No, I am not writing a veterinary piece this week on zoo animals. I am referring to Pediatric Autoimmune Neuropsychiatric Disorders related to Streptococal infections. PANDAS is a well-known acronym in the medical world for several decades, yet a still mysterious constellation of symptoms with even more mysterious mechanism by which it wrecks havoc in many children and families.
PANDAS grew out of work with Rheumatic Fever and Sydenham’s Chorea. These two older diagnoses are diseases which may follow acute strep infections such as strep throat. Rheumatic Fever would damage the heart and joints of children after a strep throat infection and led to the practice of prompt antibiotic therapy for such sore throats. The percentage of children that progress beyond a simple strep throat is not very high, and may even be decreasing. Still, the disease is always in the back of doctor’s minds as they treat children’s sore throats. Sydenham’s chorea, similarly, follows strep infections, but rather than targeting the heart or joints, it produces neurologic changes. Abnormal movements called chorea result.
Obviously from these two disease, strep infections cause more problems than sore throats and skin infections, but not necessarily through infecting these organs. The mechanism appears to be the cross reaction of antibodies aimed at the strep bacteria with our own tissues. These antibodies are produced in order to kill the bacteria. The problem arises when the antibodies also attach to proteins of our own tissues which look like the bacterial proteins. Then our tissue gets caught up in inflammation and attempted destruction.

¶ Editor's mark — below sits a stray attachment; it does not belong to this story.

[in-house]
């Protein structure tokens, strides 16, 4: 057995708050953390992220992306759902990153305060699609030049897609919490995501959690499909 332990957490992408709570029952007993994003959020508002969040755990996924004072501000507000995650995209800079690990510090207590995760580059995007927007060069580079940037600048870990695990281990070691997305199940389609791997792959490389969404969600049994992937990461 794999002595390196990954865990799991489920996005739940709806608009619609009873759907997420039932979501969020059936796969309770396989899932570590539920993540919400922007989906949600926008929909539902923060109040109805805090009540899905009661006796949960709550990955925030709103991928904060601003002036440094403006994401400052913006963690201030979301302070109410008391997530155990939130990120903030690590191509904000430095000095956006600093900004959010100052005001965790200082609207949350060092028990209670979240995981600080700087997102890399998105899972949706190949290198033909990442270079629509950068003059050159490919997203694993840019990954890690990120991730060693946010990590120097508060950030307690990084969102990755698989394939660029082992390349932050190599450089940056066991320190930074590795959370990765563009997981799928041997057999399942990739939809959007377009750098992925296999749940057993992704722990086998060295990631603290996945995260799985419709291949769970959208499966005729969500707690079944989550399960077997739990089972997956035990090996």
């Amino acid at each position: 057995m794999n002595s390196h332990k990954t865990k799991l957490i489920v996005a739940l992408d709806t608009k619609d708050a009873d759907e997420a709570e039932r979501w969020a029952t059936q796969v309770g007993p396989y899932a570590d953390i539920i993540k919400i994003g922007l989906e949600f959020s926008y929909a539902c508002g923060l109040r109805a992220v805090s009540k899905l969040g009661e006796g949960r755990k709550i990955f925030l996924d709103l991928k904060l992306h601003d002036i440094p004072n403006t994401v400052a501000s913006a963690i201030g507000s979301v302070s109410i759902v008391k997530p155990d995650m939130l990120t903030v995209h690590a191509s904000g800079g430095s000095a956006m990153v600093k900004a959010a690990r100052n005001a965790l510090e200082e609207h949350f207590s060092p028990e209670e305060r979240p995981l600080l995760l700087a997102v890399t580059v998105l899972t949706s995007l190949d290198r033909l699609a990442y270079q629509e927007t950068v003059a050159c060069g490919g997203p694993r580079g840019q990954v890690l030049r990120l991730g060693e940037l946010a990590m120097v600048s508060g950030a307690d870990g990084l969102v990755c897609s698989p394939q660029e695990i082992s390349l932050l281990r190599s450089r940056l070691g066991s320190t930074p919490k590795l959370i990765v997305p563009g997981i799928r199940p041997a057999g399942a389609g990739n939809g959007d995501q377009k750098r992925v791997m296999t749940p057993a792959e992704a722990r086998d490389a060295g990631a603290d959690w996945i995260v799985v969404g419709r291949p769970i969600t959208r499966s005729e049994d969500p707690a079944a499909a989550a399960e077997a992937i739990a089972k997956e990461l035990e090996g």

In PANDAS, this cross reaction attacks nerve cells in the brain and produces symptoms like tics, obsessive compulsive symptoms, and other odd symptoms. Tics are repetitive movements that the patient cannot control. Sometimes they are simple twitches, but can even be uncontrolled episodic cursing and other complex behaviors. Depending on their intensity, they can interfere severely with life. The obsessive compulsive aspect means that the patient experiences recurrent urges to perform certain actions. This may be repetitive hand washing for fear of being dirty or could be the need to repeatedly check that a light or appliance was turned off. We all recheck such things occasionally in our daily routine, but these patients do so over and over until they cause problems for daily life. Their actions are very disruptive to themselves and sometimes to others in the family.
In PANDAS, these patterns develop quite suddenly after a strep infection. Rather than build slowly, they burst into a child’s life out of nowhere after the infection. These patterns often last for many months before the child receives a diagnosis of PANDAS. One would hope that the diagnosis would lead to a quick cure of such a disabling disease, but alas, it is not that simple. While the children often respond well in the short run to anti-strep antibiotics, in the longer run they experience recurrences with a next strep infection. Furthermore, the symptoms often worsen with each strep infection.
Several other therapies are being used and researched in the battle against PANDAS. God willing, we will see studies coming out showing efficacy of such therapies, but for now we depend more on anecdotal reports of success. IVIG and plasmapheresis are two of these more aggressive therapies. They are often reserved for antibiotic failures since they have a higher chance of side effects. IVIG involves the IV infusion of antibodies collected from other people and concentrated for use in this product. It likely works by binding up these dangerous antibodies. The plasmapheresis involves the filtering out of the harmful antibodies from the patient’s blood. Expense and side effects are greater in each of these therapies, but after antibiotic failures, these are the main options left.